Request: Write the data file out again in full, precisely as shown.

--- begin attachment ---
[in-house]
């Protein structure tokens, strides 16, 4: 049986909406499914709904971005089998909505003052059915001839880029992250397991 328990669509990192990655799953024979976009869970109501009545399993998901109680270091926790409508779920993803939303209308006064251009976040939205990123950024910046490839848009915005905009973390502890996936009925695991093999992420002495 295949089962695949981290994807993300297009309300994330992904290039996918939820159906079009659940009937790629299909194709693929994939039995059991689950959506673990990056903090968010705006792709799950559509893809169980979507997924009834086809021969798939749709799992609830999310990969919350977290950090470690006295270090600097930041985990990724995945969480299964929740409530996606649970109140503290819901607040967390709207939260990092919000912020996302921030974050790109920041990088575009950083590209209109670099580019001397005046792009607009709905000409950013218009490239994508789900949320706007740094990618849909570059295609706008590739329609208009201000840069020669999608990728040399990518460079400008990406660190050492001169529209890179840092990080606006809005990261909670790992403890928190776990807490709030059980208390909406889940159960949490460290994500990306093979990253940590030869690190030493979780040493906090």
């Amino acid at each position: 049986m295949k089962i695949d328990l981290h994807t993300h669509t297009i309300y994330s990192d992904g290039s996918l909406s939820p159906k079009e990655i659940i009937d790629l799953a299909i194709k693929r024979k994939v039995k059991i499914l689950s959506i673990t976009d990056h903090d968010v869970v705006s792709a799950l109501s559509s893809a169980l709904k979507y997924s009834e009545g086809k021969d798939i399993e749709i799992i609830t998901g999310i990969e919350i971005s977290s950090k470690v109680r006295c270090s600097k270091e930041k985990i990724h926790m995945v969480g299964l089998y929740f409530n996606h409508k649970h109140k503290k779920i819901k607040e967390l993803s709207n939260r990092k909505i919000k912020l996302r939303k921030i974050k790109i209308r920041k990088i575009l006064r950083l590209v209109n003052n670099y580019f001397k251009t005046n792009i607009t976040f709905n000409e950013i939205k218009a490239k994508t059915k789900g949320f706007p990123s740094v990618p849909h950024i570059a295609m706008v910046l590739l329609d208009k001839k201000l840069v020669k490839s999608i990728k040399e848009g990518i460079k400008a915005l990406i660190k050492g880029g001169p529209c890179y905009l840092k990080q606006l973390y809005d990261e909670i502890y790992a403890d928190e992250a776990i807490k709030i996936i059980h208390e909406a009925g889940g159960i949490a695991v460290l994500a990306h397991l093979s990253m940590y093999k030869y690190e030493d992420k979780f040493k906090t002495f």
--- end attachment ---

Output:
[in-house]
């Protein structure tokens, strides 16, 4: 049986909406499914709904971005089998909505003052059915001839880029992250397991 328990669509990192990655799953024979976009869970109501009545399993998901109680270091926790409508779920993803939303209308006064251009976040939205990123950024910046490839848009915005905009973390502890996936009925695991093999992420002495 295949089962695949981290994807993300297009309300994330992904290039996918939820159906079009659940009937790629299909194709693929994939039995059991689950959506673990990056903090968010705006792709799950559509893809169980979507997924009834086809021969798939749709799992609830999310990969919350977290950090470690006295270090600097930041985990990724995945969480299964929740409530996606649970109140503290819901607040967390709207939260990092919000912020996302921030974050790109920041990088575009950083590209209109670099580019001397005046792009607009709905000409950013218009490239994508789900949320706007740094990618849909570059295609706008590739329609208009201000840069020669999608990728040399990518460079400008990406660190050492001169529209890179840092990080606006809005990261909670790992403890928190776990807490709030059980208390909406889940159960949490460290994500990306093979990253940590030869690190030493979780040493906090």
């Amino acid at each position: 049986m295949k089962i695949d328990l981290h994807t993300h669509t297009i309300y994330s990192d992904g290039s996918l909406s939820p159906k079009e990655i659940i009937d790629l799953a299909i194709k693929r024979k994939v039995k059991i499914l689950s959506i673990t976009d990056h903090d968010v869970v705006s792709a799950l109501s559509s893809a169980l709904k979507y997924s009834e009545g086809k021969d798939i399993e749709i799992i609830t998901g999310i990969e919350i971005s977290s950090k470690v109680r006295c270090s600097k270091e930041k985990i990724h926790m995945v969480g299964l089998y929740f409530n996606h409508k649970h109140k503290k779920i819901k607040e967390l993803s709207n939260r990092k909505i919000k912020l996302r939303k921030i974050k790109i209308r920041k990088i575009l006064r950083l590209v209109n003052n670099y580019f001397k251009t005046n792009i607009t976040f709905n000409e950013i939205k218009a490239k994508t059915k789900g949320f706007p990123s740094v990618p849909h950024i570059a295609m706008v910046l590739l329609d208009k001839k201000l840069v020669k490839s999608i990728k040399e848009g990518i460079k400008a915005l990406i660190k050492g880029g001169p529209c890179y905009l840092k990080q606006l973390y809005d990261e909670i502890y790992a403890d928190e992250a776990i807490k709030i996936i059980h208390e909406a009925g889940g159960i949490a695991v460290l994500a990306h397991l093979s990253m940590y093999k030869y690190e030493d992420k979780f040493k906090t002495f």